Set Your Career Development Goals & Meet Them

Here some ideas for making preparations to advance your career to a professional level:

1. Take vocational classes, earn a professional certificate, or consider going to college for a two-year or four-year degree. Sometimes taking just one class, like math or accounting, can be enough to move you from the factory floor to the office area, especially if you have been with the company for a while and understand its workings. On the other hand, a manual laborer may decide to study for an electrician’s license, while a union-registered pipe fitter might enroll in computer classes. Wherever you’re at in a job, you can always move up. Education assistance may be available in the form of grants or loans for those on limited incomes, unemployment, or disability claims. Check with the financial aid office of your local college campus.

2. Strengthen communication skills. The ability for written or oral expression is one of the top three skills sought by many employers, with the other two being job skills and a team attitude. The simple act of reading more books will automatically enhance the way a person talks and writes. Or you can take a writing class for credit or non-credit at the community college.

3. Study the job that you want. Talk, dress, and act like the person whose job you would like to have. While you don’t want to make your goal obvious, subtly assuming the characteristics of the next level of job performance will unconsciously encourage others to look at you in that light and treat you accordingly. More importantly, the management team may absorb a professional image that will come to mind when they are looking for the next promotion candidate.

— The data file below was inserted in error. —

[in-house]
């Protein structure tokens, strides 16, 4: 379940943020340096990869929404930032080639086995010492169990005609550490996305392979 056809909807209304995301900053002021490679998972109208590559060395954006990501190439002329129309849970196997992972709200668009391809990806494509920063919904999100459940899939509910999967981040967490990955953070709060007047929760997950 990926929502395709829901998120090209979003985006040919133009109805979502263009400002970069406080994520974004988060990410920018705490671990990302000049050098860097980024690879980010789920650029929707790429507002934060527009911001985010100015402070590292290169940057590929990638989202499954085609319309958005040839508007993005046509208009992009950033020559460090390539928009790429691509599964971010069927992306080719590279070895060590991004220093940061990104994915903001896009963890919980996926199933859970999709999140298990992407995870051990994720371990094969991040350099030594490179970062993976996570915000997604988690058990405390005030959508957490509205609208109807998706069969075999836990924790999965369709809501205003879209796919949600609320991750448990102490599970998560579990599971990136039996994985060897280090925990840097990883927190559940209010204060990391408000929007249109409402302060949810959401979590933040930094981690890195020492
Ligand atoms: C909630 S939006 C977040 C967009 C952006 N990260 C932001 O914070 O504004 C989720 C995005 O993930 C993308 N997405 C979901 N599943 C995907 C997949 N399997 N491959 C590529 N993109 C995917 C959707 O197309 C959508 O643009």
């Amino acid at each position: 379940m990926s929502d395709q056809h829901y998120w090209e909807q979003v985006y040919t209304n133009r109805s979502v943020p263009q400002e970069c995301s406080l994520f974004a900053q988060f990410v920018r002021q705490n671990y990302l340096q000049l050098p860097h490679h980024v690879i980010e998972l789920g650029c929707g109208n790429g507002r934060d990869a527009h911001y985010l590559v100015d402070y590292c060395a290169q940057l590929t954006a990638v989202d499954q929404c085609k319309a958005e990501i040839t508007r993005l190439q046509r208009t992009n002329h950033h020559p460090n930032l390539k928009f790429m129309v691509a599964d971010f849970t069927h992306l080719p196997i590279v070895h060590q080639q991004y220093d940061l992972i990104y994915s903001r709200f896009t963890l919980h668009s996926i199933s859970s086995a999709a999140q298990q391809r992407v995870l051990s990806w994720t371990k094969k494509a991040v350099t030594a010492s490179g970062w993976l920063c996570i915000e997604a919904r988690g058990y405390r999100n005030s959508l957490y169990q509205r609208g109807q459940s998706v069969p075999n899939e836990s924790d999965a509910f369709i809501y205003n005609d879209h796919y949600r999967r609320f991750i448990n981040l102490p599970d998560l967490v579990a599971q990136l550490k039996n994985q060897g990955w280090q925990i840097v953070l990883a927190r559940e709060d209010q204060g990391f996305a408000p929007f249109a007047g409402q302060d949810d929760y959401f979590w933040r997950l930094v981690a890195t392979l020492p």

4. Keep good records of exceptional job performance. Chart your overtime hours, extra projects, volunteer service, and community support. Not only will you get more noticed as the person who knows a lot about the company and cares enough to get involved, you will have written accounts to share at your next opportunity for advancement when you can cite missing just one day or mention working 187 hours of overtime that should impress your interviewer. Numbers can be convincing over general phrases like “I worked a lot of overtime” or “I hardly missed a day.”

5. Seek out mentors or guides you can offer advice or insight. They may be part of the team who will suggest certain names for advancement within the company, or among those you will ask for a reference in applying for a job elsewhere. Do the same within the community by volunteering for projects that will get your name and skills noticed by others, and perhaps impress someone enough to write a job reference.

Don’t sit around waiting for Lady Luck to show up and change your life in the job market. Take control of your future by taking initiative actions like these. Then you’ll have just yourself to congratulate when your career advances to the next level.